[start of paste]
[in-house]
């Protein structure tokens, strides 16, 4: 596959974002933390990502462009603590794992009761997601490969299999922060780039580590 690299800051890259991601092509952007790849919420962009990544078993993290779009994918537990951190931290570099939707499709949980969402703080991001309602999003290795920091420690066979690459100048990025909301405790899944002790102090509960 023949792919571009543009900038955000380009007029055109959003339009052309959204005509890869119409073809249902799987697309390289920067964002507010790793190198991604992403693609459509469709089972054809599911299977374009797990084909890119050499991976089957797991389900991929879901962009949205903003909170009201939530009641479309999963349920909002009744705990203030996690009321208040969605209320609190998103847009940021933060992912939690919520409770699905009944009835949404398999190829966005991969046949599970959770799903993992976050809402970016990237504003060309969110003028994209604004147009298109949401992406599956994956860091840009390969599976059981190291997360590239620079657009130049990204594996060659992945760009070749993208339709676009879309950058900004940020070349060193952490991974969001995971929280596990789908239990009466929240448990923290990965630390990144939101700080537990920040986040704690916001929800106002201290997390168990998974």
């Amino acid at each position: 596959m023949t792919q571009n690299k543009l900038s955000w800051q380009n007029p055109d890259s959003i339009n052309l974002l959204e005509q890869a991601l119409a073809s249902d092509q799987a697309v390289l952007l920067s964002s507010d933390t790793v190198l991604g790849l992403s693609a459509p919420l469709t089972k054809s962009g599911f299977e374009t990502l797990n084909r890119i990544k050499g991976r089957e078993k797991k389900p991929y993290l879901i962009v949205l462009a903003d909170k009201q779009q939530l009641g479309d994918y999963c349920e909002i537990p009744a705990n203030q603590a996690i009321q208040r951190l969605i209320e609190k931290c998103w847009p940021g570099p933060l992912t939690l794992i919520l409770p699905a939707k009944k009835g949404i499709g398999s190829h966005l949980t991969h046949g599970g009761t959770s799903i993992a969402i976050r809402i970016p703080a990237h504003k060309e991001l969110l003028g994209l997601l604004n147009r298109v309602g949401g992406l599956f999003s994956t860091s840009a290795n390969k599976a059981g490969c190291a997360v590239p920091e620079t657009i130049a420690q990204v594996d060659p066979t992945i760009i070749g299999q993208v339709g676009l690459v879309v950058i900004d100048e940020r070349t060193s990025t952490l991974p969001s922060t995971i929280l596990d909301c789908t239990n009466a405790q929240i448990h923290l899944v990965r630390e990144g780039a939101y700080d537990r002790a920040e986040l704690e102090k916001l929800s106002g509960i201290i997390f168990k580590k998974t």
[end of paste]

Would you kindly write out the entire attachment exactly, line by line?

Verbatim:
[in-house]
């Protein structure tokens, strides 16, 4: 596959974002933390990502462009603590794992009761997601490969299999922060780039580590 690299800051890259991601092509952007790849919420962009990544078993993290779009994918537990951190931290570099939707499709949980969402703080991001309602999003290795920091420690066979690459100048990025909301405790899944002790102090509960 023949792919571009543009900038955000380009007029055109959003339009052309959204005509890869119409073809249902799987697309390289920067964002507010790793190198991604992403693609459509469709089972054809599911299977374009797990084909890119050499991976089957797991389900991929879901962009949205903003909170009201939530009641479309999963349920909002009744705990203030996690009321208040969605209320609190998103847009940021933060992912939690919520409770699905009944009835949404398999190829966005991969046949599970959770799903993992976050809402970016990237504003060309969110003028994209604004147009298109949401992406599956994956860091840009390969599976059981190291997360590239620079657009130049990204594996060659992945760009070749993208339709676009879309950058900004940020070349060193952490991974969001995971929280596990789908239990009466929240448990923290990965630390990144939101700080537990920040986040704690916001929800106002201290997390168990998974």
């Amino acid at each position: 596959m023949t792919q571009n690299k543009l900038s955000w800051q380009n007029p055109d890259s959003i339009n052309l974002l959204e005509q890869a991601l119409a073809s249902d092509q799987a697309v390289l952007l920067s964002s507010d933390t790793v190198l991604g790849l992403s693609a459509p919420l469709t089972k054809s962009g599911f299977e374009t990502l797990n084909r890119i990544k050499g991976r089957e078993k797991k389900p991929y993290l879901i962009v949205l462009a903003d909170k009201q779009q939530l009641g479309d994918y999963c349920e909002i537990p009744a705990n203030q603590a996690i009321q208040r951190l969605i209320e609190k931290c998103w847009p940021g570099p933060l992912t939690l794992i919520l409770p699905a939707k009944k009835g949404i499709g398999s190829h966005l949980t991969h046949g599970g009761t959770s799903i993992a969402i976050r809402i970016p703080a990237h504003k060309e991001l969110l003028g994209l997601l604004n147009r298109v309602g949401g992406l599956f999003s994956t860091s840009a290795n390969k599976a059981g490969c190291a997360v590239p920091e620079t657009i130049a420690q990204v594996d060659p066979t992945i760009i070749g299999q993208v339709g676009l690459v879309v950058i900004d100048e940020r070349t060193s990025t952490l991974p969001s922060t995971i929280l596990d909301c789908t239990n009466a405790q929240i448990h923290l899944v990965r630390e990144g780039a939101y700080d537990r002790a920040e986040l704690e102090k916001l929800s106002g509960i201290i997390f168990k580590k998974t």